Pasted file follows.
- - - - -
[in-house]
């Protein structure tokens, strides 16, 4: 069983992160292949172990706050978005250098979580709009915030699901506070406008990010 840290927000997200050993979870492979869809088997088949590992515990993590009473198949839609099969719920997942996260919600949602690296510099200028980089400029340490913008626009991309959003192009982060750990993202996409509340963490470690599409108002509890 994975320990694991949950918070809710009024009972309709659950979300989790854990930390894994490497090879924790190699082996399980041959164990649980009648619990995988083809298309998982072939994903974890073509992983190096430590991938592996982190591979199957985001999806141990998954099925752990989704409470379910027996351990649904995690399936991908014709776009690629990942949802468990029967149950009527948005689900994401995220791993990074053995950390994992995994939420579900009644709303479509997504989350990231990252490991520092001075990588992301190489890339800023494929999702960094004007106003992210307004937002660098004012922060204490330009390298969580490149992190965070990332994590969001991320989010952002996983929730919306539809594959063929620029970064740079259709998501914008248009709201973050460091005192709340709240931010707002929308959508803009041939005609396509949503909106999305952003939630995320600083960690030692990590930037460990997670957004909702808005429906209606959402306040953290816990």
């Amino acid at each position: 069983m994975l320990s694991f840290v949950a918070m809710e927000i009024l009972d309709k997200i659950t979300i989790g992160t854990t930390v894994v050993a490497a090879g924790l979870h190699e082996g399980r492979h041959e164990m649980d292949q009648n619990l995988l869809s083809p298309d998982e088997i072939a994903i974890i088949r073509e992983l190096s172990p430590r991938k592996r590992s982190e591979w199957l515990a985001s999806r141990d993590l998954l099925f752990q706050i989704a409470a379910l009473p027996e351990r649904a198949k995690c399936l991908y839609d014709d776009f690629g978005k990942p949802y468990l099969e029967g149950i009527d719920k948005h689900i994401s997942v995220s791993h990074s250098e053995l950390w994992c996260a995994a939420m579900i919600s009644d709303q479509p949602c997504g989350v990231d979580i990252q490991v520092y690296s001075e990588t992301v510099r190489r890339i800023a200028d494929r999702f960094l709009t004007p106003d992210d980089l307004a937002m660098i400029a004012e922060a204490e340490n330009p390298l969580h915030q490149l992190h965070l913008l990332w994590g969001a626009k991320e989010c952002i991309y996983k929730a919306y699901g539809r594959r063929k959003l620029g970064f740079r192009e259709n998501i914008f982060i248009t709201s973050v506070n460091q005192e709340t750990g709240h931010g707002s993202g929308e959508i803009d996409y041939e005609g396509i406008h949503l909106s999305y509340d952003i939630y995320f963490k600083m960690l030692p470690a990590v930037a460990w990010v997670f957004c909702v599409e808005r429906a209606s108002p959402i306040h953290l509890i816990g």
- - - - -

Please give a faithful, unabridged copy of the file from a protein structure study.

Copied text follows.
[in-house]
């Protein structure tokens, strides 16, 4: 069983992160292949172990706050978005250098979580709009915030699901506070406008990010 840290927000997200050993979870492979869809088997088949590992515990993590009473198949839609099969719920997942996260919600949602690296510099200028980089400029340490913008626009991309959003192009982060750990993202996409509340963490470690599409108002509890 994975320990694991949950918070809710009024009972309709659950979300989790854990930390894994490497090879924790190699082996399980041959164990649980009648619990995988083809298309998982072939994903974890073509992983190096430590991938592996982190591979199957985001999806141990998954099925752990989704409470379910027996351990649904995690399936991908014709776009690629990942949802468990029967149950009527948005689900994401995220791993990074053995950390994992995994939420579900009644709303479509997504989350990231990252490991520092001075990588992301190489890339800023494929999702960094004007106003992210307004937002660098004012922060204490330009390298969580490149992190965070990332994590969001991320989010952002996983929730919306539809594959063929620029970064740079259709998501914008248009709201973050460091005192709340709240931010707002929308959508803009041939005609396509949503909106999305952003939630995320600083960690030692990590930037460990997670957004909702808005429906209606959402306040953290816990």
């Amino acid at each position: 069983m994975l320990s694991f840290v949950a918070m809710e927000i009024l009972d309709k997200i659950t979300i989790g992160t854990t930390v894994v050993a490497a090879g924790l979870h190699e082996g399980r492979h041959e164990m649980d292949q009648n619990l995988l869809s083809p298309d998982e088997i072939a994903i974890i088949r073509e992983l190096s172990p430590r991938k592996r590992s982190e591979w199957l515990a985001s999806r141990d993590l998954l099925f752990q706050i989704a409470a379910l009473p027996e351990r649904a198949k995690c399936l991908y839609d014709d776009f690629g978005k990942p949802y468990l099969e029967g149950i009527d719920k948005h689900i994401s997942v995220s791993h990074s250098e053995l950390w994992c996260a995994a939420m579900i919600s009644d709303q479509p949602c997504g989350v990231d979580i990252q490991v520092y690296s001075e990588t992301v510099r190489r890339i800023a200028d494929r999702f960094l709009t004007p106003d992210d980089l307004a937002m660098i400029a004012e922060a204490e340490n330009p390298l969580h915030q490149l992190h965070l913008l990332w994590g969001a626009k991320e989010c952002i991309y996983k929730a919306y699901g539809r594959r063929k959003l620029g970064f740079r192009e259709n998501i914008f982060i248009t709201s973050v506070n460091q005192e709340t750990g709240h931010g707002s993202g929308e959508i803009d996409y041939e005609g396509i406008h949503l909106s999305y509340d952003i939630y995320f963490k600083m960690l030692p470690a990590v930037a460990w990010v997670f957004c909702v599409e808005r429906a209606s108002p959402i306040h953290l509890i816990g």